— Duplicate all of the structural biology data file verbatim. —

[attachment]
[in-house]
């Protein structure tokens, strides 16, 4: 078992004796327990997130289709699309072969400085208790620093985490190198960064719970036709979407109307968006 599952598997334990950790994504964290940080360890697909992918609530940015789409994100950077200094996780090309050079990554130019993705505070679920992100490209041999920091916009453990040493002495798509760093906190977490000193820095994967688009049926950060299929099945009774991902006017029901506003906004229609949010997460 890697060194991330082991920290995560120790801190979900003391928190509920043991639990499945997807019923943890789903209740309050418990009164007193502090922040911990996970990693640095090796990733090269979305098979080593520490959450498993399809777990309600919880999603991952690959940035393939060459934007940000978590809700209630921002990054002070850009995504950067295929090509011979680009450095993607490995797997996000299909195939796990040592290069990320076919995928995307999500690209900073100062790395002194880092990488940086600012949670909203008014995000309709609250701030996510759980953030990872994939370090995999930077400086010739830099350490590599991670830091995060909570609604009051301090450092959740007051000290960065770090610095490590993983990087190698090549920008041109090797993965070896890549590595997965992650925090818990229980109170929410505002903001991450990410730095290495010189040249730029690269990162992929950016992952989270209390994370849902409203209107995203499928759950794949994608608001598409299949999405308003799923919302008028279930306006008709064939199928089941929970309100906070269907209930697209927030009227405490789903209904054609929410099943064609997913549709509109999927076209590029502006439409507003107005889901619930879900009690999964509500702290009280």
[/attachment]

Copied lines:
[in-house]
């Protein structure tokens, strides 16, 4: 078992004796327990997130289709699309072969400085208790620093985490190198960064719970036709979407109307968006 599952598997334990950790994504964290940080360890697909992918609530940015789409994100950077200094996780090309050079990554130019993705505070679920992100490209041999920091916009453990040493002495798509760093906190977490000193820095994967688009049926950060299929099945009774991902006017029901506003906004229609949010997460 890697060194991330082991920290995560120790801190979900003391928190509920043991639990499945997807019923943890789903209740309050418990009164007193502090922040911990996970990693640095090796990733090269979305098979080593520490959450498993399809777990309600919880999603991952690959940035393939060459934007940000978590809700209630921002990054002070850009995504950067295929090509011979680009450095993607490995797997996000299909195939796990040592290069990320076919995928995307999500690209900073100062790395002194880092990488940086600012949670909203008014995000309709609250701030996510759980953030990872994939370090995999930077400086010739830099350490590599991670830091995060909570609604009051301090450092959740007051000290960065770090610095490590993983990087190698090549920008041109090797993965070896890549590595997965992650925090818990229980109170929410505002903001991450990410730095290495010189040249730029690269990162992929950016992952989270209390994370849902409203209107995203499928759950794949994608608001598409299949999405308003799923919302008028279930306006008709064939199928089941929970309100906070269907209930697209927030009227405490789903209904054609929410099943064609997913549709509109999927076209590029502006439409507003107005889901619930879900009690999964509500702290009280």